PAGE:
Freedom for innovation, creativity and allowing room for employees to follow their passions benefits everyone. People are happier, more creative and more productive; and as a result, the company has new ideas and innovations that fuel their growth. A study of the positive benefits of creative activity on performance at work indicated that “organisations may benefit from encouraging employees to consider creative activities in their efforts to recover from work.” offering real evidence for the validity of passion project schemes.
Within 365 days, Julie Powell of New York decided that she would cook all 524 recipes from Julia Child’s book, Mastering The Art Of French Cooking. Julie decided to do this as an escape from her stressful job and to give her life a creative outlet; she needed fulfilment she didn’t get from her nine-to-five. Julia Child’s recipes are infamous for being complicated and time-consuming to cook, so Julie not only had to shop, learn and cook; she had to write up her experience on her blog. After dedicating a year of her life to this, her commitment culminates in a column for the New York Times, a book deal and ultimately the movie Julie/Julia. However, that was all incidental; Julie only started the passion project to give her life more meaning, that was the real success.
As in Julie’s challenge of carving out time, my final barrier to ‘doing’ is finding time in between unrelenting demand. After wrestling with every day ending in a deficit I made a choice to grab my productivity by the shoulders and giving it a darn good shaking. I now get more completed in a morning than I did previously in a full day of disorganised and inefficient time. I considered when my creative energy peaks (early mornings) and accordingly rearranged my schedule to take advantage. I now start the day with time devoted to my passion project, and instead of trying to eek out some sparkle from my utterly exhausted mind in the evenings I use this time to research and read. Time and productivity management are a wise investment.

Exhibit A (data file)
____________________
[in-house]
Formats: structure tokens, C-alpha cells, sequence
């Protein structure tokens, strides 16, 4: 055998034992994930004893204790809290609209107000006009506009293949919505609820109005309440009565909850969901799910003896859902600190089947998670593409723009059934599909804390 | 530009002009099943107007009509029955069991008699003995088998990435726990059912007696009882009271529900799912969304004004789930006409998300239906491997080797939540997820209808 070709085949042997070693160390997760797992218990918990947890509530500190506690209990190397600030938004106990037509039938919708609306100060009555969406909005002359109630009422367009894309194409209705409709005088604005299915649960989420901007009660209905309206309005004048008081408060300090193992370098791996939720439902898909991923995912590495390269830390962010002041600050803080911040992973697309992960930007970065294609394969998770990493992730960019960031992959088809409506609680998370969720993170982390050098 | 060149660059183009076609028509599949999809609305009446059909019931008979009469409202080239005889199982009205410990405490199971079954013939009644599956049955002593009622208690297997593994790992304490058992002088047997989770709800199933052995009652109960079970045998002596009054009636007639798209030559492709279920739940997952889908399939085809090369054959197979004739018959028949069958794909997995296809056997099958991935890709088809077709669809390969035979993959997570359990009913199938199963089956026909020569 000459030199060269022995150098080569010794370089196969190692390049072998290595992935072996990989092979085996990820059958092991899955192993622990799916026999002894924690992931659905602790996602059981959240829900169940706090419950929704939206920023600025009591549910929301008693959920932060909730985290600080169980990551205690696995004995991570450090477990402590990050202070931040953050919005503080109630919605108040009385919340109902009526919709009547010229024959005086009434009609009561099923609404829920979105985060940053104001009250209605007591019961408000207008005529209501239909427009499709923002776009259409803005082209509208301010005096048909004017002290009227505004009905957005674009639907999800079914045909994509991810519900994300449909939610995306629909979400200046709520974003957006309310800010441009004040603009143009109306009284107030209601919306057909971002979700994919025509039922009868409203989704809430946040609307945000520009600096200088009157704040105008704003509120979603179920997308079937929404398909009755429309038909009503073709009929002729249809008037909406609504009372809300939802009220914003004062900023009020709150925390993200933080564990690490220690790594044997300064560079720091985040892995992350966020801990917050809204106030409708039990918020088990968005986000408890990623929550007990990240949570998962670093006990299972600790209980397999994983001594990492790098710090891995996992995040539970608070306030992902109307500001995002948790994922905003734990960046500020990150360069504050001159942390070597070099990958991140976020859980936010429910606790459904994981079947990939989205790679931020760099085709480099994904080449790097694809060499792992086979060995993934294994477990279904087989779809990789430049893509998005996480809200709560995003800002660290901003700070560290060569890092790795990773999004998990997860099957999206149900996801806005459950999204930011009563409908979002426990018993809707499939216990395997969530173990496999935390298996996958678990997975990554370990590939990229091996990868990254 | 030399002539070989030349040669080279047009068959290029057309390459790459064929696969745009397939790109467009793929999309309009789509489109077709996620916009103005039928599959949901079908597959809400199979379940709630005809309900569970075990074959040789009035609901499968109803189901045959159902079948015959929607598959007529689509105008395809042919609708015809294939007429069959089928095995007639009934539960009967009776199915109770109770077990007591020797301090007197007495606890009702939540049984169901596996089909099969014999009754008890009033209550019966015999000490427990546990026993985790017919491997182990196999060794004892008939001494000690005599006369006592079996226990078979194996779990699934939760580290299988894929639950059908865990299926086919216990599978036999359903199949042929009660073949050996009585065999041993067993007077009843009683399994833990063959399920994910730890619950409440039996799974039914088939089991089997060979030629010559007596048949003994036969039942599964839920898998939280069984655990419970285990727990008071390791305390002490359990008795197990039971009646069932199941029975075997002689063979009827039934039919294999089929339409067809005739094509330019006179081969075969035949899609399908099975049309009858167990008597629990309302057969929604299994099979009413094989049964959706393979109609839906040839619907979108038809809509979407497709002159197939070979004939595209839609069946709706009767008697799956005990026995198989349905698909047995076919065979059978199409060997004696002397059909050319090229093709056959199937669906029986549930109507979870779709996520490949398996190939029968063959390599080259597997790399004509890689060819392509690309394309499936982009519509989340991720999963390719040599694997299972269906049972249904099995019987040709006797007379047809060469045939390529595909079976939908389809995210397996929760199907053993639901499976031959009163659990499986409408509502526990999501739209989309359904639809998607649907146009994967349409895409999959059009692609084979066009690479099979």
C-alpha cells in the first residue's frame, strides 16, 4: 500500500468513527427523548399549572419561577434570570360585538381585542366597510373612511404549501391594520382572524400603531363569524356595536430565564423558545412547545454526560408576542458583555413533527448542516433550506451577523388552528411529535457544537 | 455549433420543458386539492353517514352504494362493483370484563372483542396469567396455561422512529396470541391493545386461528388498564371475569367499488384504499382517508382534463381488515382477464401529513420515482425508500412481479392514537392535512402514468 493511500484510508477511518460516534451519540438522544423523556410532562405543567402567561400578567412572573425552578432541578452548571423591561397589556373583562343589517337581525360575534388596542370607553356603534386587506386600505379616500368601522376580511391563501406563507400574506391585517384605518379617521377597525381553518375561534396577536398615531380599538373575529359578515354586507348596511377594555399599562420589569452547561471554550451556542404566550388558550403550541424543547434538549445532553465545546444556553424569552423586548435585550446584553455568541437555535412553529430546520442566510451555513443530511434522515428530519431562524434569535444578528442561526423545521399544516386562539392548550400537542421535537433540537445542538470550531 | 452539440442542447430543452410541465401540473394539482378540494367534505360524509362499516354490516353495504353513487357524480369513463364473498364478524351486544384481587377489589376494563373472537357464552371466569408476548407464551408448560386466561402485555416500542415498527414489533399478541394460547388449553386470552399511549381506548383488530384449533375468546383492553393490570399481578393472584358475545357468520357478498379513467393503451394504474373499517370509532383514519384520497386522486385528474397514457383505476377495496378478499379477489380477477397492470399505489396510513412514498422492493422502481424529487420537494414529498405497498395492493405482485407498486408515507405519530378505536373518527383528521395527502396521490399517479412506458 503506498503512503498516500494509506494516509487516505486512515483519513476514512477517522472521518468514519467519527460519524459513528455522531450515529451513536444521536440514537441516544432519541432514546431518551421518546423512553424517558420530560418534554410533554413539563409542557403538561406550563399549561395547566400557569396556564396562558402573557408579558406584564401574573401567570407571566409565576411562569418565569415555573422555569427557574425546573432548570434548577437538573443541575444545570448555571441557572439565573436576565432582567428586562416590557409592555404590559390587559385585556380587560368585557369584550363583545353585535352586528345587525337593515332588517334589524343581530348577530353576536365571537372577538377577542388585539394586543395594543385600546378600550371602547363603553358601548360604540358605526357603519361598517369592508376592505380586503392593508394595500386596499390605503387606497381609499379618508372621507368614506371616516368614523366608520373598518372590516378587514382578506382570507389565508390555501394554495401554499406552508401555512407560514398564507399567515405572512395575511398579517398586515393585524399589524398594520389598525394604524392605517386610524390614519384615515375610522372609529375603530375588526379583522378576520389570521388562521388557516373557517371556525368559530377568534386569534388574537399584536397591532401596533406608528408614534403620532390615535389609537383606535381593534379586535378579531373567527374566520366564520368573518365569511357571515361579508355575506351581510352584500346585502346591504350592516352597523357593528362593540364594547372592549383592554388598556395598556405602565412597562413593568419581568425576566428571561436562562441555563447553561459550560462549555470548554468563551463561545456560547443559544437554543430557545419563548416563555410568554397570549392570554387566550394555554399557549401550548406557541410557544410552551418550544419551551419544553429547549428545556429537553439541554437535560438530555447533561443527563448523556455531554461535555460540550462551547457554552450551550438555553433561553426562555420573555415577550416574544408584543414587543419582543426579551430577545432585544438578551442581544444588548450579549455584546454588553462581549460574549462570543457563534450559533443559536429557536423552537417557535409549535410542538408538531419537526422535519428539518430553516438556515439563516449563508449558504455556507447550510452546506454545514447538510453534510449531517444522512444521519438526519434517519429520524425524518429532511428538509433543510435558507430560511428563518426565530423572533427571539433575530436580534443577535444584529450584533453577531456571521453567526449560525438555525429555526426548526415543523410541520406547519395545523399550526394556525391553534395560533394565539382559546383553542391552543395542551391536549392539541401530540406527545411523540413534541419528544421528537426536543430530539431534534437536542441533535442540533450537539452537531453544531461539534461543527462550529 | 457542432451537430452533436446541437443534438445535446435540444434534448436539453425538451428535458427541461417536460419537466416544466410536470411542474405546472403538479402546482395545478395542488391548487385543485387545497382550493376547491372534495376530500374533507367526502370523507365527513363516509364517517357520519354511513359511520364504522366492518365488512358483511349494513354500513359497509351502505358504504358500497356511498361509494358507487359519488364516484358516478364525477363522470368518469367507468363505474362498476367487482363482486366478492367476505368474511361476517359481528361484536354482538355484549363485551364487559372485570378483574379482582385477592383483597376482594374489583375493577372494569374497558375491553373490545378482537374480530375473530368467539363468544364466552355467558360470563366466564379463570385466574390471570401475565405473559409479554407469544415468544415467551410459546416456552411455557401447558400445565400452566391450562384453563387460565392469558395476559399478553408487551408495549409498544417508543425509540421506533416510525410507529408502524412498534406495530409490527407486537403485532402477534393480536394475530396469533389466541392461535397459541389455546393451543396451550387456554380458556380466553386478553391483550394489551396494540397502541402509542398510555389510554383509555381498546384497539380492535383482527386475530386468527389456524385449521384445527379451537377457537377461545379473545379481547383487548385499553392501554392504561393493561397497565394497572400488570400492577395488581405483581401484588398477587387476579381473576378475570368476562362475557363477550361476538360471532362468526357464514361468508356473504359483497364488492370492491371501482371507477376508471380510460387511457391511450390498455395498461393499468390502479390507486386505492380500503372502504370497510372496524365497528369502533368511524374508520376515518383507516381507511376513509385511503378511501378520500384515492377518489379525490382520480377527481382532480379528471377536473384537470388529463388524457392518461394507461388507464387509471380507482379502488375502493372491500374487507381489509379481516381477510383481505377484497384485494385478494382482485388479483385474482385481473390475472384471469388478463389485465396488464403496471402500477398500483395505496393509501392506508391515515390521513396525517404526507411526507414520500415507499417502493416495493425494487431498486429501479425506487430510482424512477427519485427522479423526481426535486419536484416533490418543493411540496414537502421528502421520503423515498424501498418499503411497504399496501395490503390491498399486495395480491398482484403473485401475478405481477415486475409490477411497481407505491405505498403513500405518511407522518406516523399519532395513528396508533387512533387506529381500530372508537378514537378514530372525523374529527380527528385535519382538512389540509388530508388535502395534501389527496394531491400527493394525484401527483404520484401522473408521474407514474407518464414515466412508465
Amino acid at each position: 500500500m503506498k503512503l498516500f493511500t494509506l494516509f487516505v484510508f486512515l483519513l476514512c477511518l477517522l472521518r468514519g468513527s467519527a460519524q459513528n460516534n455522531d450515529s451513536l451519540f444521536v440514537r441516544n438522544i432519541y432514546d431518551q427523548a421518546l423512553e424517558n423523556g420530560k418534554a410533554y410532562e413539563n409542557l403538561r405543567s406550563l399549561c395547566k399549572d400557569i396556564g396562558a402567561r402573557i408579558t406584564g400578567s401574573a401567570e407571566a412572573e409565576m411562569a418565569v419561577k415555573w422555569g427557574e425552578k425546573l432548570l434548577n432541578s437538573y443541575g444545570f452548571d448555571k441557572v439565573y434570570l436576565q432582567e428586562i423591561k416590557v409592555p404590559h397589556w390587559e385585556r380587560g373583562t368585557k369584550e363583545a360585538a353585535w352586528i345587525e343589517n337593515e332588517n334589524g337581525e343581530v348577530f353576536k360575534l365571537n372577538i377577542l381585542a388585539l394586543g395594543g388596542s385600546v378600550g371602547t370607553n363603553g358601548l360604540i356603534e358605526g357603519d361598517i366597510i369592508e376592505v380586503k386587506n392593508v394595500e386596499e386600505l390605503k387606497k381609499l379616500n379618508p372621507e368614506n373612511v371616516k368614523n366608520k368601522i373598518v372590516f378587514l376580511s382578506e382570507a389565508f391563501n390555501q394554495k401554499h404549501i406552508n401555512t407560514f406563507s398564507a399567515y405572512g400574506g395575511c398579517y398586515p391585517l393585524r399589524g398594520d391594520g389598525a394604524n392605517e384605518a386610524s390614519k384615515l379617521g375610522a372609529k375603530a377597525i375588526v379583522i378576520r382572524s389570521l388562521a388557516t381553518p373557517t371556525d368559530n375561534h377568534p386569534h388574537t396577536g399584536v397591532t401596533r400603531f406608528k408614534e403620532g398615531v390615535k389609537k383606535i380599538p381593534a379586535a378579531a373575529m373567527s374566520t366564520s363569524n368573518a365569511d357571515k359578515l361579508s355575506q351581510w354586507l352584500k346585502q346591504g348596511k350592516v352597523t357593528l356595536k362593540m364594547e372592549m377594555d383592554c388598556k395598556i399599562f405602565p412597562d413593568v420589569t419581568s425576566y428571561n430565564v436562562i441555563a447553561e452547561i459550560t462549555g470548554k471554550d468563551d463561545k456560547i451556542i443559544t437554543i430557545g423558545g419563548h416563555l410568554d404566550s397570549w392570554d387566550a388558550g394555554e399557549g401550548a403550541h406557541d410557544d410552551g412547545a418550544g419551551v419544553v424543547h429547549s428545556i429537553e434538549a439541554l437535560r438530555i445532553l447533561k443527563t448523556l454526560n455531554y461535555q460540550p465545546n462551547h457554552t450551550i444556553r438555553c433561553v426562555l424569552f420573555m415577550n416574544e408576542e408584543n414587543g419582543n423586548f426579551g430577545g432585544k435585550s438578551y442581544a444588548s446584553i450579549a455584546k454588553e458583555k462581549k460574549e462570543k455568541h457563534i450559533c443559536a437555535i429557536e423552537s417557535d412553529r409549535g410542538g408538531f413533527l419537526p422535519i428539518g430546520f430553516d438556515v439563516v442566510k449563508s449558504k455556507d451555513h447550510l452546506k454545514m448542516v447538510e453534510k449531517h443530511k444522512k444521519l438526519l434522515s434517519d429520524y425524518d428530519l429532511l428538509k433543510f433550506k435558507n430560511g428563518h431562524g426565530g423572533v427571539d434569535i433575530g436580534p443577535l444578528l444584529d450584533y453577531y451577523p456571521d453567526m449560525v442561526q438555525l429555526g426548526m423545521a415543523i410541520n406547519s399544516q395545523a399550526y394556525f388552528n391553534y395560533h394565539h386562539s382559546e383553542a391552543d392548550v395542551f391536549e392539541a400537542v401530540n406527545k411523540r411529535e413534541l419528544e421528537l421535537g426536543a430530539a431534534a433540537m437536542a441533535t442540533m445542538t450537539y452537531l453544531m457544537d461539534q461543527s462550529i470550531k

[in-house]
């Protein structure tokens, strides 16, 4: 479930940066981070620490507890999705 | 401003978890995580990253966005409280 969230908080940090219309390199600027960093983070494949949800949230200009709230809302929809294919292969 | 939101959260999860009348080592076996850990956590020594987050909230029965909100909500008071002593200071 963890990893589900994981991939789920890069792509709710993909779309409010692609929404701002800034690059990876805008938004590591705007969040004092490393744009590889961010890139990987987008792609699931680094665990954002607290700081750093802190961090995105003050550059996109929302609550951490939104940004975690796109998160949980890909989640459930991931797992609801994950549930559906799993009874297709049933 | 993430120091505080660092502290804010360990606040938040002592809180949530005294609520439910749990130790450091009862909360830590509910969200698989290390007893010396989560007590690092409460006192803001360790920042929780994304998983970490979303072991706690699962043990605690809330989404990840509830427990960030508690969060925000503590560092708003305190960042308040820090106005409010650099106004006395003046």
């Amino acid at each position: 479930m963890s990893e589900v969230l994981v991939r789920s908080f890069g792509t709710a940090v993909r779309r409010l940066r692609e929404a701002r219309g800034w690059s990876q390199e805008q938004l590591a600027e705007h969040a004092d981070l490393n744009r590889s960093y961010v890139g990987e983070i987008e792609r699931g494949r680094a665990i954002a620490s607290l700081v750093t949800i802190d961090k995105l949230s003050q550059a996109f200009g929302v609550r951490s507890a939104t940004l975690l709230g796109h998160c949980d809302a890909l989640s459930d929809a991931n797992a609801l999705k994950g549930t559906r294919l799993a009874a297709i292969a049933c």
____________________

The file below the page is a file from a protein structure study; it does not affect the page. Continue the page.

Above all else, my recommendation is that you start small and just ‘do’. Don’t try to focus on the end, instead, concentrate on the love for developing the craft of the action and throw the idea of perfection into the bin. Allow yourself to play and give expression to unlimited innovation with no barriers to its realisation. Address your productivity and work smarter not harder:
- Focus on the process and doing
- Do it for love/passion, not money
- Small steps every day (eat that elephant)
- Take a risk and do something unexpected
Please, start a passion project and save your creative soul.